It seems like it has always been an uphill battle for businesses in the marijuana business. Skating on the precipice of state laws, on one side, that may allow for widespread distribution of marijuana in the state, and federal laws, on the other, which criminalize such sale across state lines, owners of these businesses must tread carefully in finding the right way to expand their businesses. One obstacle facing so-called “potrepreneurs” is how to rely on certain legal protections that businesses in non-illicit fields use to stop potentially unfair business practices. Trademark registrations are one important protection, and one that businesses in the retail sector particularly lean on, especially in a product market where the products are fungible. A recent decision by the Trademark Trial and Appeal Board (TTAB) demonstrates that people in the marijuana business will need to be more strategic in how they protect trademarks.

In the case, the TTAB affirmed the United States Patent and Trademark Office’s decision to refuse registration for the mark HERBAL ACCESS for “retail store services featuring herbs” on the grounds that the mark is used in connection with a substance that is illegal under federal law. The TTAB arrived at this conclusion even after the applicant (a Washington state company) argued that the trademark application should be allowed because marijuana is legal to sell in state of Washington.

PictureBranding: it does a celebrity body good.
The pro-activeness of certain pop-culture icons (or, as will be apparent a little later on in this post, “imminent” pop-culture icons) never ceases to amaze me. The trademark aspirations of many of these starlets takes the whole go-getter ethos to a whole new level. Just in the past few years, we’ve seen such tendencies on full display through Taylor Swift’s campaign to register “This Sick Beat” for, well, everything under the sun, to Beyoncé’ and Jay-Z’s attempt to register  their baby’s name (“Blue Ivy Carter”) for a line of baby accessories. The latest in a line of ambitious pop star trademark registrations appears to be Angela Renee Kardashian’s (a.k.a “Blac Chyna”) filing of a trademark application to register her full married name for various advertising and entertainment services. The motivation appears to be a reality TV show that she plans to produce with her fiancé, Rob Kardashian.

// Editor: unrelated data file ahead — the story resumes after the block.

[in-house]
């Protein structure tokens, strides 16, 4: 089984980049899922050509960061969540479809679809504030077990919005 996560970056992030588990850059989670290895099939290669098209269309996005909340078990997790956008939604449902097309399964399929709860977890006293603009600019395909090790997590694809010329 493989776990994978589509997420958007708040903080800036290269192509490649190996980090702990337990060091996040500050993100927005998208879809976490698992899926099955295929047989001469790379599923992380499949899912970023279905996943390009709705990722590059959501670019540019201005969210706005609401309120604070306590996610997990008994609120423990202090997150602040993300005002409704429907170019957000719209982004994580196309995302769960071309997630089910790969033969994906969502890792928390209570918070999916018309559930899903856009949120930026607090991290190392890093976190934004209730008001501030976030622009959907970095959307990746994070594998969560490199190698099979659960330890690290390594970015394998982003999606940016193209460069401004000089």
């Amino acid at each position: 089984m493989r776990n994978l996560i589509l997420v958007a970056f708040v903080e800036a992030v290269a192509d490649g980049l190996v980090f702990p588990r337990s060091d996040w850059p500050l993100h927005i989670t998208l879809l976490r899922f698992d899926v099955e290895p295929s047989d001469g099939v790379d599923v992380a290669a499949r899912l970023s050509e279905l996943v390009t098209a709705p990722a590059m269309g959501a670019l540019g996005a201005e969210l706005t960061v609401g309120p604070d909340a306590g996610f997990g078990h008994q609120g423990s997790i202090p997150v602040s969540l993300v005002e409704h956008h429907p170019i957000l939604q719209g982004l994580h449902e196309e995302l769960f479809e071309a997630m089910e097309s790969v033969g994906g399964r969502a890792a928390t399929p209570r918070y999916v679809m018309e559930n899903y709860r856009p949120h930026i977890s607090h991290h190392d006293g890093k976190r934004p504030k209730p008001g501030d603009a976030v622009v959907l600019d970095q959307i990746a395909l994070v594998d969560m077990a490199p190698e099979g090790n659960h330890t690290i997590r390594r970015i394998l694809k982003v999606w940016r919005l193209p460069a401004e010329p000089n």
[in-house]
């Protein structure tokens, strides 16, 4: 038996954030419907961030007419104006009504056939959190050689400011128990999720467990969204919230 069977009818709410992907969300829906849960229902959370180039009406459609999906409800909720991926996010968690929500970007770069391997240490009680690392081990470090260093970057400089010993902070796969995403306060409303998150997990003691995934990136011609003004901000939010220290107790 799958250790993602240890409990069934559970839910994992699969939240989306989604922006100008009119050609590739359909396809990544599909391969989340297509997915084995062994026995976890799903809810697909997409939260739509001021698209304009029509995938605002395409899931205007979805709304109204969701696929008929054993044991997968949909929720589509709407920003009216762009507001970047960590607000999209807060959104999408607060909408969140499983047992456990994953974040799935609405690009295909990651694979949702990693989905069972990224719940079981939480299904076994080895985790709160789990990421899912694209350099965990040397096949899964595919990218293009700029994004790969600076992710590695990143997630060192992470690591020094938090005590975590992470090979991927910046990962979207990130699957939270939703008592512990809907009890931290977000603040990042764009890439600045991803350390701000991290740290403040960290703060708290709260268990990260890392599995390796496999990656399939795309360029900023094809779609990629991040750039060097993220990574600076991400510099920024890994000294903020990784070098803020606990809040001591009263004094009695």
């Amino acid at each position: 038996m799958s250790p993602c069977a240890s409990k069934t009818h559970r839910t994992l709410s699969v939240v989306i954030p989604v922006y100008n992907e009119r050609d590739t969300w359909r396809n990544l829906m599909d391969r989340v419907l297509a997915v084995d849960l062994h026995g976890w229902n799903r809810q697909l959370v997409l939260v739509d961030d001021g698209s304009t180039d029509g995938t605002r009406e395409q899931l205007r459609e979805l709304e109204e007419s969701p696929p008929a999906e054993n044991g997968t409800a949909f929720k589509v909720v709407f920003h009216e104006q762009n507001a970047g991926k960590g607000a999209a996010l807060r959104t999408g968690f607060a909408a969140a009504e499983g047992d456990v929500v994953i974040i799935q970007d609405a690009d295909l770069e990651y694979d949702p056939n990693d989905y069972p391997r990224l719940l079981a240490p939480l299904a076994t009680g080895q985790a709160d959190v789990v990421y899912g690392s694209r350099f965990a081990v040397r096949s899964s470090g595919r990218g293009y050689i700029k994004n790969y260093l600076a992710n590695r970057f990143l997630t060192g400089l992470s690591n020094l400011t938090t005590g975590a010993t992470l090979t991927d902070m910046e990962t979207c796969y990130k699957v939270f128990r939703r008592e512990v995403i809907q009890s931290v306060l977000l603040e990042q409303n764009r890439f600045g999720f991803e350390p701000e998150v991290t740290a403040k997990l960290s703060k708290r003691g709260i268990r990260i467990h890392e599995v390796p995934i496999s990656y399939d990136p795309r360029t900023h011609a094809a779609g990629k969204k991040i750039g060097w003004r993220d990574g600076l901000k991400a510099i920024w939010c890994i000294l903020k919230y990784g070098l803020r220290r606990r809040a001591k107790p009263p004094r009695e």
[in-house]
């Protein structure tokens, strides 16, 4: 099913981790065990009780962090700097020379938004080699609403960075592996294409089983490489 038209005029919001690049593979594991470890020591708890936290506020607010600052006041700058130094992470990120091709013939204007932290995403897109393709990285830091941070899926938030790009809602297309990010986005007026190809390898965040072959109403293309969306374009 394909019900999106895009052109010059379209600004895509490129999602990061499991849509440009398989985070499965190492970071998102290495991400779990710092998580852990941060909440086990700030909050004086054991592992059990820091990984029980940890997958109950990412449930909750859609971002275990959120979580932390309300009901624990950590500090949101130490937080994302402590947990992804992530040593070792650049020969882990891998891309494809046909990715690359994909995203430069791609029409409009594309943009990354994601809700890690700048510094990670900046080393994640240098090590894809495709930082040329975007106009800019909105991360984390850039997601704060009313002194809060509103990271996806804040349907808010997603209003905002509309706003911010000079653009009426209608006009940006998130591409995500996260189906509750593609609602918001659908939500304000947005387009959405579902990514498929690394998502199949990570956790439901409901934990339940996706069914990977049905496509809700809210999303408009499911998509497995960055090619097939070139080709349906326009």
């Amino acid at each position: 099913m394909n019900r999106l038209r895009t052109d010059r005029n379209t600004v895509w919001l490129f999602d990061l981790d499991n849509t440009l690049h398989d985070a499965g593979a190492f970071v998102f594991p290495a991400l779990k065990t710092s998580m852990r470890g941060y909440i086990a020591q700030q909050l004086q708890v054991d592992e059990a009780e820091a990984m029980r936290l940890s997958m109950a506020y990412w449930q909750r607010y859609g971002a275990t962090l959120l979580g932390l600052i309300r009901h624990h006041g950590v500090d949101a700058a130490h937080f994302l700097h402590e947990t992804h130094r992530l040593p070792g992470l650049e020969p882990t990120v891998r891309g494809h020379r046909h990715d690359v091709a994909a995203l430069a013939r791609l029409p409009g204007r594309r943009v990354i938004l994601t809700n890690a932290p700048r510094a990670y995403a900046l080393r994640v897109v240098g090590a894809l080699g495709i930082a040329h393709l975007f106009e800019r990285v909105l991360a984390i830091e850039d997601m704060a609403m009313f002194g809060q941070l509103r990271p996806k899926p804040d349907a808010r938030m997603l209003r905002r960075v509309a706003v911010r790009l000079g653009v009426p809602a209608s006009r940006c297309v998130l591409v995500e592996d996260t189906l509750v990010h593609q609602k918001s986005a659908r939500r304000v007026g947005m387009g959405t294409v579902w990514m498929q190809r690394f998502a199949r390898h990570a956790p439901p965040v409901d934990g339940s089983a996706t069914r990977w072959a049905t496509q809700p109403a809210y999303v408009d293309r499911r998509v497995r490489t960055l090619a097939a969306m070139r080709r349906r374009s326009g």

The sequence of events usually goes like this: A celebrity writes a song, does a media interview, or marries another celebrity (who may or may not be famous solely because of their name). The celebrity makes some unique, whatever (or not so unique, in the case of “This Sick Beat”) that the media quickly seizes upon, spreading it far and wide. Because the celebrity is well-known, their name is associated with the unique word/comment/symbol without much effort by the celebrity him/herself. The phrase may even be incorporated into a viral YouTube video, or acquire its own hash tag, like Charlie Sheen’s #winning rant (in reality, this wasn’t really a winning trademark strategy as Sheen hasn’t yet obtained his registration). Either way, the celebrity will have no problem acquiring the goodwill that other trademark owners may have to pay hundreds of thousands (or millions) of dollars to acquire.